Richard Burgess, Anders Adin & Patrik Wingard, |
This is music redolent of salty sea air. Of course, it sounds even better. The title refers to the landmass that once connected England to the rest of Europe; in this recording, Richard Burgess, Anders Adin and Patrik Wingard set out to create their own musical Doggerland with a melange of English, French, Swedish and Norwegian music, new and old.
The instrumentation is eclectic but dexterous, with Adin on hurdy-gurdy, Burgess on concertina and Wingard on harjedalspipa. Burgess, who sings on many of the tracks, has a clear, strong voice that any sailor would be proud to have, and he sounds every bit the part, especially on the raunchy "Rambling Sailor." All 12 tracks are distinctly nautical, yet robustly folksy, and walk a fine line between tradition and innovation.
The CD opens with a linked pair of upbeat, traditional Scottish melodies, "Because He was a Bonny Lad/Rusty Galley" on guitar, hurdy-gurdy and clarinet. Literature buffs will be pleased to discover an embedded Robert Burns fragment, sung with a charming brogue.
The pace is predominantly brisk, though Adin's instrumental composition "Monicas Slangpolska" offers a brief interlude. It's followed by "Mardi Gras," which combines an early French dance tune and a Cajun song by the Balfa Brothers, both celebrating the holiday but separated by centuries and continents. The notes suggest that the two tunes are distantly related, but it's still surprising how seamlessly they fit together, united by Adin's skillful hurdy-gurdy. Postmodernism never sounded so good.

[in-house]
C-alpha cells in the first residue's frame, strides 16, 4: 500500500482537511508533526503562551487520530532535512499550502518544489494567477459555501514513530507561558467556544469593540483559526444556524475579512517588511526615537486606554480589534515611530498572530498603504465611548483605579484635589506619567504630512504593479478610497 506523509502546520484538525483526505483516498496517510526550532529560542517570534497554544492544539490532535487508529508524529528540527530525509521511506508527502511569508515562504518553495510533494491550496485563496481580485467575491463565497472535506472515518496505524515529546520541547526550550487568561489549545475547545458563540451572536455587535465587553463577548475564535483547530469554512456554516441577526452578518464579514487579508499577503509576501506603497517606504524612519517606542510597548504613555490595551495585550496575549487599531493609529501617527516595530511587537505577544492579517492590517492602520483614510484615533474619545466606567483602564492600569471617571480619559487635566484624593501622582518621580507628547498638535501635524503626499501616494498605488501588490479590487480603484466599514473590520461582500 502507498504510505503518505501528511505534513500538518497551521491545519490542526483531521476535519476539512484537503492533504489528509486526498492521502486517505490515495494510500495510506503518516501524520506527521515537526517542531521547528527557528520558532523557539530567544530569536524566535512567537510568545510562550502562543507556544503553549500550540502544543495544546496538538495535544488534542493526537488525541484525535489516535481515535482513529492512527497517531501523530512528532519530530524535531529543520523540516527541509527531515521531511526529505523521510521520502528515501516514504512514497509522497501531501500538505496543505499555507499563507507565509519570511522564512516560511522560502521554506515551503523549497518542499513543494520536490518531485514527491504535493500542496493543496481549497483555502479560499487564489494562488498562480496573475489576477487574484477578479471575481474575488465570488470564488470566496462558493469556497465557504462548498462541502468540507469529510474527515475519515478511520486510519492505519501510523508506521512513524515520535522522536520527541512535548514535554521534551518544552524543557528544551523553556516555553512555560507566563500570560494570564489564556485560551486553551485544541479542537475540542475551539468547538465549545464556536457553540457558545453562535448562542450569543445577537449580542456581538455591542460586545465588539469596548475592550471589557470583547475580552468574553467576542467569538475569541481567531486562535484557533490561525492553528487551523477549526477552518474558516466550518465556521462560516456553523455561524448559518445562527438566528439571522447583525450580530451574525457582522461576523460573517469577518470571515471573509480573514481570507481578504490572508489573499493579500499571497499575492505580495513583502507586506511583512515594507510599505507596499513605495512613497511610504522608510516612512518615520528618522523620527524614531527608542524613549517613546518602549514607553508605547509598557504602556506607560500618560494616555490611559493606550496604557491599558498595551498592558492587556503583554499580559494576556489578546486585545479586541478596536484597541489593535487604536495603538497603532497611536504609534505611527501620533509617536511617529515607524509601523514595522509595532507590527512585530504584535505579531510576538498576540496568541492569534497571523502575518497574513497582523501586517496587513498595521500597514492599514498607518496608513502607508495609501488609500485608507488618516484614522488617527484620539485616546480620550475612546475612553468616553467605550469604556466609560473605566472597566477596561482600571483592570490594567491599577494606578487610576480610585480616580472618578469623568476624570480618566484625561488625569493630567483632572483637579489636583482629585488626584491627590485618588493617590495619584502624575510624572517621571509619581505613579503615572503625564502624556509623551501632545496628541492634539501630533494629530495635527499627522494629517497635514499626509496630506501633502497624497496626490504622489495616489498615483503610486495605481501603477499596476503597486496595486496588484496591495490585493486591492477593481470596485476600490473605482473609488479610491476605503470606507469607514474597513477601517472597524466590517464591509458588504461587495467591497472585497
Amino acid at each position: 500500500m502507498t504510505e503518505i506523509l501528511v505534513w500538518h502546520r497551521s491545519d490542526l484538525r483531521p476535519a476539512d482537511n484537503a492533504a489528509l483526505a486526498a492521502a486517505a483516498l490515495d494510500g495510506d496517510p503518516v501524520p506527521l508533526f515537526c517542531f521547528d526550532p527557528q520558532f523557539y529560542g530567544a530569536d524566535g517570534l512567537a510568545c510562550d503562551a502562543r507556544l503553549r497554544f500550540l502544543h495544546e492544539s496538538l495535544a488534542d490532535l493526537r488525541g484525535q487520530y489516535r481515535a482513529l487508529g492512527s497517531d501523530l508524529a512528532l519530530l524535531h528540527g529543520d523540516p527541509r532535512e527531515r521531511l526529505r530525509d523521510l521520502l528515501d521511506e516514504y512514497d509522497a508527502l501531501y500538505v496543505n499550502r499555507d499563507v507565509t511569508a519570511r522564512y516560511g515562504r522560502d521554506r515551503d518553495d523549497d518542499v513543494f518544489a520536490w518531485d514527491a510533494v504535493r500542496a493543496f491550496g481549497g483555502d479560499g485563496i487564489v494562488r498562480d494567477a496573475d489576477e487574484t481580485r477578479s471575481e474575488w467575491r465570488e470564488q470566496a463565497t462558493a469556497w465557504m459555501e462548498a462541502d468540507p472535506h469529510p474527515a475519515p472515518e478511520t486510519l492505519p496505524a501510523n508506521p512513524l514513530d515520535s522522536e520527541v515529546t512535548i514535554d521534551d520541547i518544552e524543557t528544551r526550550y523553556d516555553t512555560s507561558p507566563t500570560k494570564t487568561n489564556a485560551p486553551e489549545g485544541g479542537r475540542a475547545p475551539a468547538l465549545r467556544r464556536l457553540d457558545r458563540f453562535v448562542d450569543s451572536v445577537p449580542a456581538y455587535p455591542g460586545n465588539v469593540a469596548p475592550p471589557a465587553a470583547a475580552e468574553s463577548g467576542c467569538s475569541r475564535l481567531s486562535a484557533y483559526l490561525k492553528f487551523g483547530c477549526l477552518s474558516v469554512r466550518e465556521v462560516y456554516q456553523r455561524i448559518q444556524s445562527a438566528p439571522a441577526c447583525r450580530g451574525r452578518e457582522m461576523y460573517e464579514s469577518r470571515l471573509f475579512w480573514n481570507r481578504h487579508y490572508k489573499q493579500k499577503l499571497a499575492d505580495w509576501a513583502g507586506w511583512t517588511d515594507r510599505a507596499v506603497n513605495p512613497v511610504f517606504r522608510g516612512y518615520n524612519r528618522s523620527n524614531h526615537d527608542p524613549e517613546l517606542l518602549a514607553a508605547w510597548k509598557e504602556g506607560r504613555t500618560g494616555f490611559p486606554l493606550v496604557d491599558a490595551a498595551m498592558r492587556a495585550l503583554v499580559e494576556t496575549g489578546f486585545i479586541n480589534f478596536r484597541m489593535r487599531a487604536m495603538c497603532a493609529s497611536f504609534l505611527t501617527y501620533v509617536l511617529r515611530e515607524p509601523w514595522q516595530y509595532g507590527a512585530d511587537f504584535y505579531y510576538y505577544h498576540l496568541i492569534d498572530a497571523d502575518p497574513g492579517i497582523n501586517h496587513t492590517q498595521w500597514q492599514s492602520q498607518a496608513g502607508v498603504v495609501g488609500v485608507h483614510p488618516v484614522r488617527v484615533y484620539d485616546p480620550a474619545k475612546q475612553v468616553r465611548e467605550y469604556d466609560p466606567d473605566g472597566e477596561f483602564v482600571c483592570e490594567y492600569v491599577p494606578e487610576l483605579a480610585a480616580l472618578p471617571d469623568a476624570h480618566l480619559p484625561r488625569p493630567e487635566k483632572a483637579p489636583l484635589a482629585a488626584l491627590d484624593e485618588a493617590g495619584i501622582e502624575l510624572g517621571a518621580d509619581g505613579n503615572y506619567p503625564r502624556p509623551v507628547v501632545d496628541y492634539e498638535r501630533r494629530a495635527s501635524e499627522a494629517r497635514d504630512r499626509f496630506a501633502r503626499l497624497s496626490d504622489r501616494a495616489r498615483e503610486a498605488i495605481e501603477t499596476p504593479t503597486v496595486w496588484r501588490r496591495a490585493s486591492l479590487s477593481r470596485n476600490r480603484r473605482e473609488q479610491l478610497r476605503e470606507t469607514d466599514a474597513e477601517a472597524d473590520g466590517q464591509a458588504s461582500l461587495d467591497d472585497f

The more narrative songs on the CD include Burgess's "Luxborough Galley," which puts an ironic spin on the true story of an 18th-century slaving ship, and "Glorious Deserters," a tribute to the executed British deserters of World War I.
The contemporary songs are occasionally less compelling than their traditional counterparts, but the CD turns out to be surprisingly cohesive. At just under 50 minutes, Doggerland may not last as long as its geographic namesake did, but it's an intelligent intercultural project and a solidly enjoyable recording.
And don't worry: this nautical CD has no campy pirate songs or yo-ho-ho-ing -- though there is just a bit of rum.
29 March 2008
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